Spiritual Awakening

Spiritual awakening is the ‘realization’ that my fundamental essence, the ‘I am’, is ‘Infinite-Absolute-Stillness’, the ‘drashtuh svarupe’ of Yoga Sutra I-3. Spiritual growth is learning to rest in, and gradually stabilizing your presence here, (avasthanam), independent of whatever may be happening at any of the levels of the world of form. In the previous post the term ‘turiya’ was introduced by my dream guru, The_mandukya_upanishad_smallRobert Moss, to describe this universal presence. His quote was taken from the Spanda Karikas, a sacred text of Kashmiri Shavism and here I would like to present the root source of ‘turiya’, the Mandukya Upanishad. This is the shortest of the Upanishads, the Vedic texts that, along with the Bhagavad Gita and the Brahma Sutras, constitute the basis of Vedanta philosophy. In the twelve verses of the Mandukya Upanishad, unique in the Upanishads for having no imagery, dialogue, rituals or tangible forms of worship, the individual and universal expressions of ‘Infinite-Absolute-Stillness’, Atman and Brahman are presented and equated. They are one in the same. Atman is turiya is Brahman, tat tvam asi.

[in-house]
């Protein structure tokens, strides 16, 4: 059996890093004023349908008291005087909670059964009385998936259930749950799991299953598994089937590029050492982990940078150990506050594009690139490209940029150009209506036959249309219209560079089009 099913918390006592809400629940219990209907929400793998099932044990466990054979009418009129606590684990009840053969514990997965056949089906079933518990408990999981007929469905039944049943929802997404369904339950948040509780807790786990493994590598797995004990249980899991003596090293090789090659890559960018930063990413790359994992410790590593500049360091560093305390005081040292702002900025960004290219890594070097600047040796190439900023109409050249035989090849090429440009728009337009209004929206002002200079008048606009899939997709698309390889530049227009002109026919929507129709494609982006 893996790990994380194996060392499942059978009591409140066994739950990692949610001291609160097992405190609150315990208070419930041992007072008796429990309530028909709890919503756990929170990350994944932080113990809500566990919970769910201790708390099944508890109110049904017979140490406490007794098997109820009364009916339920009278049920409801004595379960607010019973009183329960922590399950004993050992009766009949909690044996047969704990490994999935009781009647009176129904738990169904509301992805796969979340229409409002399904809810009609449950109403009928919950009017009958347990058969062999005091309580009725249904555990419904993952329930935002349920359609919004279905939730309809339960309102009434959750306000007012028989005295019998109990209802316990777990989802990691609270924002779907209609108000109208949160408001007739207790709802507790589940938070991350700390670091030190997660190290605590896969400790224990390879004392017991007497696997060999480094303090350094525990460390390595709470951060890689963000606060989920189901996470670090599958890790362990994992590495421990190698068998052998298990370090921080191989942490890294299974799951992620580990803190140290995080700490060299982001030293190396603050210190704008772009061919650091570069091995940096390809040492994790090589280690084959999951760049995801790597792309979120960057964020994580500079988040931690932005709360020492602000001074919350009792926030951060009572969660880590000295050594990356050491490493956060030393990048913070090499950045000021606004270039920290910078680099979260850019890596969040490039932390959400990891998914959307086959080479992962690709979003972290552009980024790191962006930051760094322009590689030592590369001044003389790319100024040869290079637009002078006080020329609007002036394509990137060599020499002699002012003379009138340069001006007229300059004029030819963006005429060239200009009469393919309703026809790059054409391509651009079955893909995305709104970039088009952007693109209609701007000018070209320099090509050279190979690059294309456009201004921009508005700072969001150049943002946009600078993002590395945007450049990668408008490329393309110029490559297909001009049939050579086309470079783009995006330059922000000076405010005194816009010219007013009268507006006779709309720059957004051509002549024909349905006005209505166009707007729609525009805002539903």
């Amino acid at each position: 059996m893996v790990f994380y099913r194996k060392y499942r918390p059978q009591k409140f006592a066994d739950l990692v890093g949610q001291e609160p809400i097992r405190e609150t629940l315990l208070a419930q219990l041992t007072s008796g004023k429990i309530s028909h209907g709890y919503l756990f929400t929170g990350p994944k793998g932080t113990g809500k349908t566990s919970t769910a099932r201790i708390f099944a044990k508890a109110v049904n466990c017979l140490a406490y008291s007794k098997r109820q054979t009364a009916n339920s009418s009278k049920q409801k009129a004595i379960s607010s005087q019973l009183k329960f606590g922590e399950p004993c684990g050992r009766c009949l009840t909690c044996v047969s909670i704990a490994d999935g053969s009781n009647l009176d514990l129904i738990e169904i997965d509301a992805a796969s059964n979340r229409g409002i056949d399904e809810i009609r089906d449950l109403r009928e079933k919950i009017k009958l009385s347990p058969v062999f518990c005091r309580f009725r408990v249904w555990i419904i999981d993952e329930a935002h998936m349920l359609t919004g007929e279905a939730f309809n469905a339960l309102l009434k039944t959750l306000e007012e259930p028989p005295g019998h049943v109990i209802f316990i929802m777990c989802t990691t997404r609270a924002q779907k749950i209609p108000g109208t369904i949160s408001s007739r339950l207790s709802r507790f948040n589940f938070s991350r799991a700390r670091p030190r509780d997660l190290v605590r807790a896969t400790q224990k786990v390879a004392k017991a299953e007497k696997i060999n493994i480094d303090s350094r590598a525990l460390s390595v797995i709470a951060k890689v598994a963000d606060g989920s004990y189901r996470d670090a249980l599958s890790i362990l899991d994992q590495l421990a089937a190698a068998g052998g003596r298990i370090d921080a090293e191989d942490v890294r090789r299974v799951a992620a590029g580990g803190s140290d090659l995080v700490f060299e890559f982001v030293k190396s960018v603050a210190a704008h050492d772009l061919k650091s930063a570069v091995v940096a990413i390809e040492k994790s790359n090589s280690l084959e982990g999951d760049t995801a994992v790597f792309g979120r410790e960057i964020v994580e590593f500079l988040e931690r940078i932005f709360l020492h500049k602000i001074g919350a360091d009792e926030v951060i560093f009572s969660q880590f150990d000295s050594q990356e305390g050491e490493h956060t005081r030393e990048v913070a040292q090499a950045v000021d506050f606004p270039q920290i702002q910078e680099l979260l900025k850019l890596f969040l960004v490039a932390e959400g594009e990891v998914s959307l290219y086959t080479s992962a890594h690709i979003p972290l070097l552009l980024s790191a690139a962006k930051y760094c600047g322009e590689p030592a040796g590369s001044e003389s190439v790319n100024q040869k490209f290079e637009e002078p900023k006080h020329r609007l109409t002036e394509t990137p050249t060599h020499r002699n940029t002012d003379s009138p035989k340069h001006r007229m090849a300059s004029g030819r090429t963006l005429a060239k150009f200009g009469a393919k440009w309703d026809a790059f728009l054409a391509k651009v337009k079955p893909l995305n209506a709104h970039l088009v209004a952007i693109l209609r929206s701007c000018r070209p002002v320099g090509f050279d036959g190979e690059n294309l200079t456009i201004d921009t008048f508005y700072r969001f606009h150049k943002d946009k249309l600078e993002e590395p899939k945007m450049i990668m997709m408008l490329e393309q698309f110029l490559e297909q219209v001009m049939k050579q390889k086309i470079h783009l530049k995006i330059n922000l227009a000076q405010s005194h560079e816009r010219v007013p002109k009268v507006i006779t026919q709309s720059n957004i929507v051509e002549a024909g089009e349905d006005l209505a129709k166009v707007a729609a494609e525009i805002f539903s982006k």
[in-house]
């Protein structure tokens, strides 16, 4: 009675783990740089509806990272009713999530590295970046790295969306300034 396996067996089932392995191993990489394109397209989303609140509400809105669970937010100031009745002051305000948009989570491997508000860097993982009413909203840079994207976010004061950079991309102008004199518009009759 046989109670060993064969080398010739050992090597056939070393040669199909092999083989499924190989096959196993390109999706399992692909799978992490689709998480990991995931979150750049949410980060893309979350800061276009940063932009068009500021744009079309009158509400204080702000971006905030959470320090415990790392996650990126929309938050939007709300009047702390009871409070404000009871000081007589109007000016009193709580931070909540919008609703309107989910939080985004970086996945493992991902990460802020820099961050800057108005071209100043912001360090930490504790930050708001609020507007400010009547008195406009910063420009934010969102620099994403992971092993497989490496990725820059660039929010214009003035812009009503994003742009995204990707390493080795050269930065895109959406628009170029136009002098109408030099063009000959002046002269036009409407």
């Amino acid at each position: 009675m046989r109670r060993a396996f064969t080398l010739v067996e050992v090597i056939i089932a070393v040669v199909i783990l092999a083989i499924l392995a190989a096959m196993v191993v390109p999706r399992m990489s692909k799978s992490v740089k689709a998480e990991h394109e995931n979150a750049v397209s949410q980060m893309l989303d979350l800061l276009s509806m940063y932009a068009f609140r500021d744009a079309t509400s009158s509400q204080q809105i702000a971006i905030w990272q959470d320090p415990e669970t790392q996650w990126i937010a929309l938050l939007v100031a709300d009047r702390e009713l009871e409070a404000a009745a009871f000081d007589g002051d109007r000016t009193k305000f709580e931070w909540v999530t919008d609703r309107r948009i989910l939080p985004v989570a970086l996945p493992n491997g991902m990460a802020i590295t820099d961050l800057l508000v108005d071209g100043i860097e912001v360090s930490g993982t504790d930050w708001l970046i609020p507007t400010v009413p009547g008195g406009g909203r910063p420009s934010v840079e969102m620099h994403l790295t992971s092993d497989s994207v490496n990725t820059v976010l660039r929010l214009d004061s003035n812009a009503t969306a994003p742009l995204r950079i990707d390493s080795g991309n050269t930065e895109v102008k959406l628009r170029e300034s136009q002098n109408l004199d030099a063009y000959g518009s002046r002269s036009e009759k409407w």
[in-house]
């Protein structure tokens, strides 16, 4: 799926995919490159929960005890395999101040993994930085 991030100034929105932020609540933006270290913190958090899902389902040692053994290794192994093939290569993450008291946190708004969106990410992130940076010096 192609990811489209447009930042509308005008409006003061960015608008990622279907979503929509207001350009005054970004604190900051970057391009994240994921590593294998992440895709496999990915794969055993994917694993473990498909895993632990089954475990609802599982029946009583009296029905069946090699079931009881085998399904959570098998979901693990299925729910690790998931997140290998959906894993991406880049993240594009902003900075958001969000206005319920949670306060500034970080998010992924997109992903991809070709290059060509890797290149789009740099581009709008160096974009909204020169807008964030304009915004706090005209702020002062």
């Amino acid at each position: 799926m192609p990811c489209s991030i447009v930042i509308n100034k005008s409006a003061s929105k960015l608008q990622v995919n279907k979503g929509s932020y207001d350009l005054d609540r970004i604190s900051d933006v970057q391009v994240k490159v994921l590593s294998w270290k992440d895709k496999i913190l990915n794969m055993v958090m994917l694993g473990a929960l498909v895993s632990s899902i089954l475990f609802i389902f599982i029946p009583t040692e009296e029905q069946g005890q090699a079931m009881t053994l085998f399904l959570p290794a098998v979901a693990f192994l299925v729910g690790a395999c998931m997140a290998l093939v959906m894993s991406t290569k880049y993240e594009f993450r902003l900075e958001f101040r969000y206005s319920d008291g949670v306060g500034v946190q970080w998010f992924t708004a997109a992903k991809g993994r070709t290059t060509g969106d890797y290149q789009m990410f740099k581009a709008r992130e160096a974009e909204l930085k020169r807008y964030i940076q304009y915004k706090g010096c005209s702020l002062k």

The four states of consciousness, waking, dreaming, deep sleep and turiya (which is not a state, but the root source of the other three!), are related to OM, or AUM as it is spelled out in Sanskrit. A is the waking state, U the dreaming, M the deep sleep, and the silence as M dissolves is turiya. Thus the mantra OM designates both Atman and Brahman. Yoga Sutras I-27 – I-29 also discuss this.

Soul Awakening